In a more traditional, pure data analytics context, this may be about simply ranking customers or suppliers using risk factors or highlighting the occurrence of an event... maybe missing a payment... or making a bad delivery.

Suddenly all these things fitted into the context of "predictive"... but more accurately... "anticipation".

So where does this little blog leave me? Well, I think I will be talking about the practicalities of predictive analytics in a different way. I will be talking about taking small steps. I will be talking about analytics and monitoring that can be used as ways of "anticipating" interesting and important events that might influence your business.

... a major step in the right direction... on the road to predictive analytics. 

…and Maybe we all need to ask ourselves a question…

“Could I take that first small step?”

It might be the beginning of something amazing!

If you would like to discuss these issues, or the impact of emerging technology or data and analytics on your industry, then contact our Data & Analytics team.

09 February 2016

Personal data: Who do you trust?

Trust is an essential commodity in business – you only have to look at the experience of Volkswagen over the past year to see what happens to your reputation (and your profits) if you damage your customers’ trust. Companies know this, and it is perfectly normal to hear large corporations say loud and often how hard they work to maintain a trusting relationship with consumers.

In the data-driven world, this becomes even more important but even more difficult. It is practically impossible for any of us to use the internet or social media without handing over personal information in some form or another. Personal data is a new currency – companies want it, need it and use it, and that makes it valuable.

In this world, trust is everything. A report by DMA Group and Acxiom found that 40% of consumers choose trust in an organisation as the most important factor when deciding to share personal information – four times more than any other factor.

But what do we mean by ‘deciding to share information’? How often is the decision to hand over your data conscious and thoughtful? If we’re honest, in most cases it means ticking the box that says you’ve read the terms and conditions attached to a website. But how often do you read that endless stream of legal jargon that pops up? Do you really read the T&Cs? If you have, congratulations, but you’re in the minority. A survey by Skandia found that only 7% of adults read online T&Cs when signing up for new services or products.

In other words, while companies, big and small, say that their customers have agreed to let them use their data – and believe that it’s because their customers trust them to use it well and wisely – they’re deceiving themselves, and us (albeit with our collusion), on a gargantuan scale.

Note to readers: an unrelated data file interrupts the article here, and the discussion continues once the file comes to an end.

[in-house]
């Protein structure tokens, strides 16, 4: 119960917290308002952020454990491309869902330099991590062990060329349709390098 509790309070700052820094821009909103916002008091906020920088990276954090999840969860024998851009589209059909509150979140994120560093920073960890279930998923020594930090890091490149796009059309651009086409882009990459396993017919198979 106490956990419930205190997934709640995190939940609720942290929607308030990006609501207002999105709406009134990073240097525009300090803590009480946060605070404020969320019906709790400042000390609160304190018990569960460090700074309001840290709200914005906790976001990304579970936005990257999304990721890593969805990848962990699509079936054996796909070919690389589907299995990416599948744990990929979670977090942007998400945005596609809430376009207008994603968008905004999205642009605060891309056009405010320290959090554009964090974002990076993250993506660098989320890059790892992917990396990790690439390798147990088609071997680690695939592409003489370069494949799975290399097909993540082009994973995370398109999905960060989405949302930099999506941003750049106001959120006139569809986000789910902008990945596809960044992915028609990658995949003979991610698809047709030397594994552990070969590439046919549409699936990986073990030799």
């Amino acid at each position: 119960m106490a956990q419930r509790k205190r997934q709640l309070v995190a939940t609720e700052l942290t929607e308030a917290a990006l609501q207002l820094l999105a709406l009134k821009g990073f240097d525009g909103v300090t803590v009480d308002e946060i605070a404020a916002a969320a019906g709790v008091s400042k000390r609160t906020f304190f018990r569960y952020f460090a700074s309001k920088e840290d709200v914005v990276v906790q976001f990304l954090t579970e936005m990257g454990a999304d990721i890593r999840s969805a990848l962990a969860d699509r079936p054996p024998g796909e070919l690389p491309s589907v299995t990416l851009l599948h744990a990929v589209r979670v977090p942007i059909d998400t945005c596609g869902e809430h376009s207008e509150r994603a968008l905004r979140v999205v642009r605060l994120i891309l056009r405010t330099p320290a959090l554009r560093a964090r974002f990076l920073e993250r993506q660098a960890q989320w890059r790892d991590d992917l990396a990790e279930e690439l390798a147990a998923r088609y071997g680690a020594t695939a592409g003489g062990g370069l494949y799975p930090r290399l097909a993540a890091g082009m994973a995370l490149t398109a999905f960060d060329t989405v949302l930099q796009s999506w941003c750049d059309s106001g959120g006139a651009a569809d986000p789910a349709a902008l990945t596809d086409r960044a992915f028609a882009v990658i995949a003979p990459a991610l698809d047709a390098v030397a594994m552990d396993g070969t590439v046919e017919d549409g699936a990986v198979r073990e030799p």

The truth is that most of us aren’t comfortable with sharing our data – a survey by Digital Catapult in 2015 found that 60% of consumers were uncomfortable with sharing personal data (65% because they were worried about it being shared without their consent) and 14% refused to share any at all. The younger generation, though, are more amenable; 84% of 18 to 34-year-olds say they’re comfortable with sharing personal data if they get something in return (which may simply mean access to a particular site). Our own research into the use of wearable technology in the workplace had similar findings with 70% of millennial workers saying they would trade their personal data from a wearable device for a better work deal.

The more cases we see of companies losing data, through hacking or a lapse in internal control, the more likely it is that we’ll start to refuse to share our data (or choose to provide false information). So if companies want to secure access to personal data in the future, and protect their relationship with their customers, I think they need to consider changing their approach to data consent.

I think the answer lies in simplicity. Why not replace the unfathomable, jargon-laden T&Cs with a one-line consent question – jargon-free, strictly no lawyers involved – and ask website users to reconfirm their permission if the context of use changes? It’s a risk, but isn’t it more likely to win trust than an endless stream of legalese that no-one reads? In the long-term it could even create a stronger, more proactive and dynamic foundation on which trust is built. Digital business is all about innovation, after all – so let’s take an innovate approach to data consent.